Do you think it would be bright and cheery if you threw a male dog in a meat-grinder while it was still alive because someone was willing to pay you to do that?

Bright and Cheery? No. But the legality of the issue should be purely based on whose property the dog in your example is. If the person paying owns the dog, then there should be anything illegal about.

It seems to me slavery was based on a similar logic too. And why did we conclude that was wrong?

From what I have read in history, I have not heard of any large scale practice of eating slaves. No, slavery was not based on similar logic. There is nothing wrong with slavery, if the slave is doing it out of his own volition. while the slavery, as practiced historically, might have been wrong, I don’t find any reason to conclude that all forms of it are necessarily wrong.

Animals are property and they don’t have right. I will admit, that if I ever smash the head of my golden retriever against a concrete wall, it will be because I’m a sick person.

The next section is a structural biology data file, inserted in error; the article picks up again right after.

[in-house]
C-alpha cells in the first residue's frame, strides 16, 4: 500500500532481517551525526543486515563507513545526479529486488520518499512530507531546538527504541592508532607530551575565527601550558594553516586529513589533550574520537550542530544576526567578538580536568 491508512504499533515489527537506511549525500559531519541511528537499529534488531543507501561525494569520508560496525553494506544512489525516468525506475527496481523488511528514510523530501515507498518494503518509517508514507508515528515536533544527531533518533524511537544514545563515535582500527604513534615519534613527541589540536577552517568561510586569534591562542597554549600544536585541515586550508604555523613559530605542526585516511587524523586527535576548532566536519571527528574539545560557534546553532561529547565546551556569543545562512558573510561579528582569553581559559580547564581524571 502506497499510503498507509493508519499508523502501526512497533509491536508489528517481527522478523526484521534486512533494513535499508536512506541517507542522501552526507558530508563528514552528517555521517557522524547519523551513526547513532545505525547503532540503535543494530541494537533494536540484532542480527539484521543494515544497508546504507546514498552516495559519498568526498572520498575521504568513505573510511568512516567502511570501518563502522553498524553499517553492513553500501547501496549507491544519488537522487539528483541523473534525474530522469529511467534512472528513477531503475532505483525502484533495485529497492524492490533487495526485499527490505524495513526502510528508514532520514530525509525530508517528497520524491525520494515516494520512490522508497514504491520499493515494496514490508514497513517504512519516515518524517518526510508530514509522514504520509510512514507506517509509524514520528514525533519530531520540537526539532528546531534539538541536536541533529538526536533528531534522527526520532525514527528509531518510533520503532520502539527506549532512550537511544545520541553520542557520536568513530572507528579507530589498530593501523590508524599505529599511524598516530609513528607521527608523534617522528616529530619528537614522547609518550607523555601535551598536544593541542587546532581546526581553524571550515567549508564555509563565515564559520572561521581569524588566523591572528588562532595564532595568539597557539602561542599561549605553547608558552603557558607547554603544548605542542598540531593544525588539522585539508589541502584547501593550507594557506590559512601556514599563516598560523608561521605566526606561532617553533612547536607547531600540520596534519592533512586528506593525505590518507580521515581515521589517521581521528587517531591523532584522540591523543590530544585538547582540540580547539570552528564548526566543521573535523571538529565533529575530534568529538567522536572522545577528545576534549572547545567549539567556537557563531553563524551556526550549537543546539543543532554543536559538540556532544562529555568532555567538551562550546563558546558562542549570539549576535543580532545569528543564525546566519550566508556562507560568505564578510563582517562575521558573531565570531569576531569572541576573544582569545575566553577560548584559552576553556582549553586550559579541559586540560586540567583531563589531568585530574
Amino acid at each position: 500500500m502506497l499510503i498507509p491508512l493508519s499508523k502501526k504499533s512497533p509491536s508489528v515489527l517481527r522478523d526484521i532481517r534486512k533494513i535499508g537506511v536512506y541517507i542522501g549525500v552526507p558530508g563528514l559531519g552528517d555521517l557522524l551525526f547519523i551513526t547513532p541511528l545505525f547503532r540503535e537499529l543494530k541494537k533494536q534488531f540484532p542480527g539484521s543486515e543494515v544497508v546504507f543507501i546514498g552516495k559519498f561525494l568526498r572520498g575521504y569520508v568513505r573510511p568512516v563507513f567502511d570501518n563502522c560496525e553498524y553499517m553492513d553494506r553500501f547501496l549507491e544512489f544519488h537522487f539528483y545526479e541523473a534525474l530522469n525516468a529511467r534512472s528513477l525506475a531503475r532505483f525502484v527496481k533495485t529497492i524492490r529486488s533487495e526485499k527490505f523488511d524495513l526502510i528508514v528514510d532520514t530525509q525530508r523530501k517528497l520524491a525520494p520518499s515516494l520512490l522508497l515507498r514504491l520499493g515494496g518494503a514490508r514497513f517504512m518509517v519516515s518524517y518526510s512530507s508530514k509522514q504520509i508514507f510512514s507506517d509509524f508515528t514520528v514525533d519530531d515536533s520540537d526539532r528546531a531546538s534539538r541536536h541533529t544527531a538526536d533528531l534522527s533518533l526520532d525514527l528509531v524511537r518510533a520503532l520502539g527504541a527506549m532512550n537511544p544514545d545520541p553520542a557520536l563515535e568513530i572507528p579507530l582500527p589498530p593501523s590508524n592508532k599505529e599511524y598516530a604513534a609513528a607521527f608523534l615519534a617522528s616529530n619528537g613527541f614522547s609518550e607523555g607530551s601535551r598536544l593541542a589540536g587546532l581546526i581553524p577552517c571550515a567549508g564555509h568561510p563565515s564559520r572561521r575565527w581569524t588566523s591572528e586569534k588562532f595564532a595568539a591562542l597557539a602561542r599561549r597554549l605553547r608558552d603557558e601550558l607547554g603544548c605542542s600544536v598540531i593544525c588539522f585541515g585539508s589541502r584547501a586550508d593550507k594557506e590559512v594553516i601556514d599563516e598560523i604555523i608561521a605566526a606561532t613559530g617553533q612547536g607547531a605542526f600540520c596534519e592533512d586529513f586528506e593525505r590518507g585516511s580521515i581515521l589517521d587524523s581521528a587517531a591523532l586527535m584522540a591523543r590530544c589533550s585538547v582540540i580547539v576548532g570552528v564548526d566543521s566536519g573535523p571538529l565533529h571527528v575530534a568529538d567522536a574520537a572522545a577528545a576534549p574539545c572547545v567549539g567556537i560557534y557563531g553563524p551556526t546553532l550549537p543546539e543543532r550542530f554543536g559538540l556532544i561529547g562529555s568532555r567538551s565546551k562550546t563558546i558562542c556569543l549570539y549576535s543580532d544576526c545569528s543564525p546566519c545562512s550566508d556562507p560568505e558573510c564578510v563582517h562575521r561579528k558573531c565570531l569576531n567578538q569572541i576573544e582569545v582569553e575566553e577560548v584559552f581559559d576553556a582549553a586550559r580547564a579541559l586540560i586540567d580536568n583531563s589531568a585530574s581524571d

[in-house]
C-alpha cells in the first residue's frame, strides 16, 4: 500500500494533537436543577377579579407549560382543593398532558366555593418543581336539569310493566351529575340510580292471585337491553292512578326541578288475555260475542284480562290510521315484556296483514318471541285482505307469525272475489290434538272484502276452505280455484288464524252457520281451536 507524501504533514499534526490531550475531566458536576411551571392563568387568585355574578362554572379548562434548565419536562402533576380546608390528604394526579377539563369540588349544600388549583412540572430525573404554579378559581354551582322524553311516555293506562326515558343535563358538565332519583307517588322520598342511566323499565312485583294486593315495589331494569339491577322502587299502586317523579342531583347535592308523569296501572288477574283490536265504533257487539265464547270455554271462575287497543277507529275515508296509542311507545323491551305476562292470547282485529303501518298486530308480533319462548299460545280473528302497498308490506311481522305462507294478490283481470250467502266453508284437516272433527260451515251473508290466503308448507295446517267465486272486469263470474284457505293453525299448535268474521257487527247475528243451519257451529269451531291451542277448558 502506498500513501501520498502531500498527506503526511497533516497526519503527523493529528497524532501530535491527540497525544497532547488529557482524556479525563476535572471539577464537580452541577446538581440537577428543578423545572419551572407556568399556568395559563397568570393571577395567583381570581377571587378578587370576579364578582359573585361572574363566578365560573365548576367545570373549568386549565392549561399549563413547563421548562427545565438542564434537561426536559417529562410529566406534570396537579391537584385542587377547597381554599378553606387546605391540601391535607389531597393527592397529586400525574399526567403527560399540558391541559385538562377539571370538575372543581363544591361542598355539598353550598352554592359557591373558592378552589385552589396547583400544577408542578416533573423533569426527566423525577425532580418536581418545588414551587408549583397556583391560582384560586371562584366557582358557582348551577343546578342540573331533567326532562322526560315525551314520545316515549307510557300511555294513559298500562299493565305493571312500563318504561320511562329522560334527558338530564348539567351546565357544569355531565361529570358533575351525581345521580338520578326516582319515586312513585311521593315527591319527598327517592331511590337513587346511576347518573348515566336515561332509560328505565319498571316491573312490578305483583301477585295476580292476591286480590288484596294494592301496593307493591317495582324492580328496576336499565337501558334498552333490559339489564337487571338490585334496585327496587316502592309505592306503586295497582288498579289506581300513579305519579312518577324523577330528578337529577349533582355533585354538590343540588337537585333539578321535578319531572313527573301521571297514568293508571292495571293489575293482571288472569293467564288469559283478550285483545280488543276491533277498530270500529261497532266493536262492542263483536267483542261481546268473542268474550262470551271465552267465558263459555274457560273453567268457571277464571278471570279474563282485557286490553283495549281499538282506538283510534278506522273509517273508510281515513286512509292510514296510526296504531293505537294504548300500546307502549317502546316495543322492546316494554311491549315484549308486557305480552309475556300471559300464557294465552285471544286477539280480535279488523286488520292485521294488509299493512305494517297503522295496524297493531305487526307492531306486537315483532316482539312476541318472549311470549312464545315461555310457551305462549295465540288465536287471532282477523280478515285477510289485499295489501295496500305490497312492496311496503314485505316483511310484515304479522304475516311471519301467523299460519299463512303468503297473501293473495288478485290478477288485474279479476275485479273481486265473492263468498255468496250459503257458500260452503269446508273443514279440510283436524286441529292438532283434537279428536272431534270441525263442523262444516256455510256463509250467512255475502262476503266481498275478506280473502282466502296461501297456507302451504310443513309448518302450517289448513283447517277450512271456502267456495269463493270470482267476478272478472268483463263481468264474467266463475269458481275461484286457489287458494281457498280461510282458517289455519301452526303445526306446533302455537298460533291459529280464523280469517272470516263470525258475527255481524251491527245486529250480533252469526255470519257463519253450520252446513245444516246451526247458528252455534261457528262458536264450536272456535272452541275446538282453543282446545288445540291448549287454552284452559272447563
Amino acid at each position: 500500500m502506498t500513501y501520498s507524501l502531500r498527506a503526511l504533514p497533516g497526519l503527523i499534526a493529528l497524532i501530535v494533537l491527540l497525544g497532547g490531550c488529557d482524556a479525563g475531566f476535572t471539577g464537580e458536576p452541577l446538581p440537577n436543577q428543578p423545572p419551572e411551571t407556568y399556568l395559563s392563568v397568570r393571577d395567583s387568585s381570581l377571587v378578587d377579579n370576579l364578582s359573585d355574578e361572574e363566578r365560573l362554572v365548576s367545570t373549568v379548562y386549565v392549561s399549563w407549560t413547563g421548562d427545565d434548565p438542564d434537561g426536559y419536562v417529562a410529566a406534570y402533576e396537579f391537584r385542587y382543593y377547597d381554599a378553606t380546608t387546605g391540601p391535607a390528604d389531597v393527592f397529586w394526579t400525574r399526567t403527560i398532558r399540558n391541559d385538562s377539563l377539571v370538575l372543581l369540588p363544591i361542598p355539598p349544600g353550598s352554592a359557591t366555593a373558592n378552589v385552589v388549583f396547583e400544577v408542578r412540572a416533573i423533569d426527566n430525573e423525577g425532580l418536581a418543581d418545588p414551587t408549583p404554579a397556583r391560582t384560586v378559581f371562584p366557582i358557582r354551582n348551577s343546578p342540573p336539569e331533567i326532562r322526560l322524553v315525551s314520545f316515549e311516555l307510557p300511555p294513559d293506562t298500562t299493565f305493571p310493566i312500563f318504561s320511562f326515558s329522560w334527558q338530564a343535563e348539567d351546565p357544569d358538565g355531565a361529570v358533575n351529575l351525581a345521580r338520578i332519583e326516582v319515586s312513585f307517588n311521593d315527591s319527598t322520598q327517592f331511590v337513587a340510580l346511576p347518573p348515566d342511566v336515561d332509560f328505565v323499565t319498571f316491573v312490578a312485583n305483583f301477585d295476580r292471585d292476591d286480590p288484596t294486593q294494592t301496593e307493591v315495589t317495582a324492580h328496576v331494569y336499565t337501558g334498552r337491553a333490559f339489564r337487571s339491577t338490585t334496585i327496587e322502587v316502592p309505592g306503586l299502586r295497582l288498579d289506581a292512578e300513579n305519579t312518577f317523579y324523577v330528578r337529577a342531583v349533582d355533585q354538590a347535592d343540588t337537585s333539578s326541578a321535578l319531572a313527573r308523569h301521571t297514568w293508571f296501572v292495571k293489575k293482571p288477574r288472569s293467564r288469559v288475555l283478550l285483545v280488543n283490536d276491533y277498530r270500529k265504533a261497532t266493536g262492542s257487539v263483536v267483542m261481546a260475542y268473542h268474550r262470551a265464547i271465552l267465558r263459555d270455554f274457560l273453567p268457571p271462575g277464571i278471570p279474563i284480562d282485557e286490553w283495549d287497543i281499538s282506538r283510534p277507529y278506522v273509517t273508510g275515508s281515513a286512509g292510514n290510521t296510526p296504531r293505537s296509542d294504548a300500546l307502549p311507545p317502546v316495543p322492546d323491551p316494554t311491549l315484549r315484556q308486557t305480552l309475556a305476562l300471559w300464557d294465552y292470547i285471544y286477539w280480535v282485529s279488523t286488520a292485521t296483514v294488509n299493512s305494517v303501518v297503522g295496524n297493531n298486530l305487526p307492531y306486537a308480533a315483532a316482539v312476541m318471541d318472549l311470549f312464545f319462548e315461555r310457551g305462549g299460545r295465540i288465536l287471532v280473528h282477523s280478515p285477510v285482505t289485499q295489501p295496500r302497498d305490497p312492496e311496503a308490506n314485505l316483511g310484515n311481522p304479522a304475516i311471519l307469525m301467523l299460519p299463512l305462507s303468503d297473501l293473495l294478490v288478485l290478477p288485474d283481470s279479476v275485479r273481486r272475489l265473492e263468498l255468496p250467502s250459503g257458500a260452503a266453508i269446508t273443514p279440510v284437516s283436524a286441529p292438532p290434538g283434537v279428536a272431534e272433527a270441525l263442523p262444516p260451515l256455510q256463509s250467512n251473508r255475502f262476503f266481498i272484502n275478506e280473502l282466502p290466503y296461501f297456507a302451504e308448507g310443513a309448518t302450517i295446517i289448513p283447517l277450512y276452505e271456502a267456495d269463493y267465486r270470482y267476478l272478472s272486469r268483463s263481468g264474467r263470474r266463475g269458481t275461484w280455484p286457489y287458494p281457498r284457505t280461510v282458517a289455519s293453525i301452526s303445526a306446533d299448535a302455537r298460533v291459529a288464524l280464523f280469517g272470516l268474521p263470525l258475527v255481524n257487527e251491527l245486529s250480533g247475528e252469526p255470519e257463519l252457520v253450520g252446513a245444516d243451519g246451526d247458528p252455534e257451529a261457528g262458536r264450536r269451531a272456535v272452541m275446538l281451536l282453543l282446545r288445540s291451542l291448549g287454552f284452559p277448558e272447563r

Anonymous September 3, 2009 at 8:13 pm

“Yes, you COULD make sex a commodity and market it, and in many ways that would make the allocation of sex more efficient. But it is also cheapened by commodification.”

Hmmm, isn’t that last sentence an elitist personal value judgment, my duplicitous one?

But, regardless; got news for you son, sex is for sale right now in River City!

Yes, it is available anywhere and at anytime to those who seek it and are willing to pay the price. Sex, as you put it, became a commodity oh those many many hundreds of thousands of years ago, perhaps even millions.

And you know, son, we don’t have to make it, we don’t have to pass laws, we don’t even have to suggest it. Just GTF out of the way and watch the market work.

Anonymous September 3, 2009 at 8:19 pm

“Hmmm, isn’t that last sentence an elitist personal value judgment, my duplicitous one?”

It’s not elitist, but it is a personal value judgement. Other people have their own personal value judgements on the issue, which is why I said prostitution should be legalized… I think there’s a coalescence around that view, though – which is why I don’t lose sleep over the illegality of prostitution. The difference with sex is the participants get a choice in that market… it’s somewhat less voluntary for these chicks how they are treated.

Anonymous September 3, 2009 at 8:13 pm

“you COULD make sex a commodity”

No. History shows instead that you can’t STOP it from being a commodity.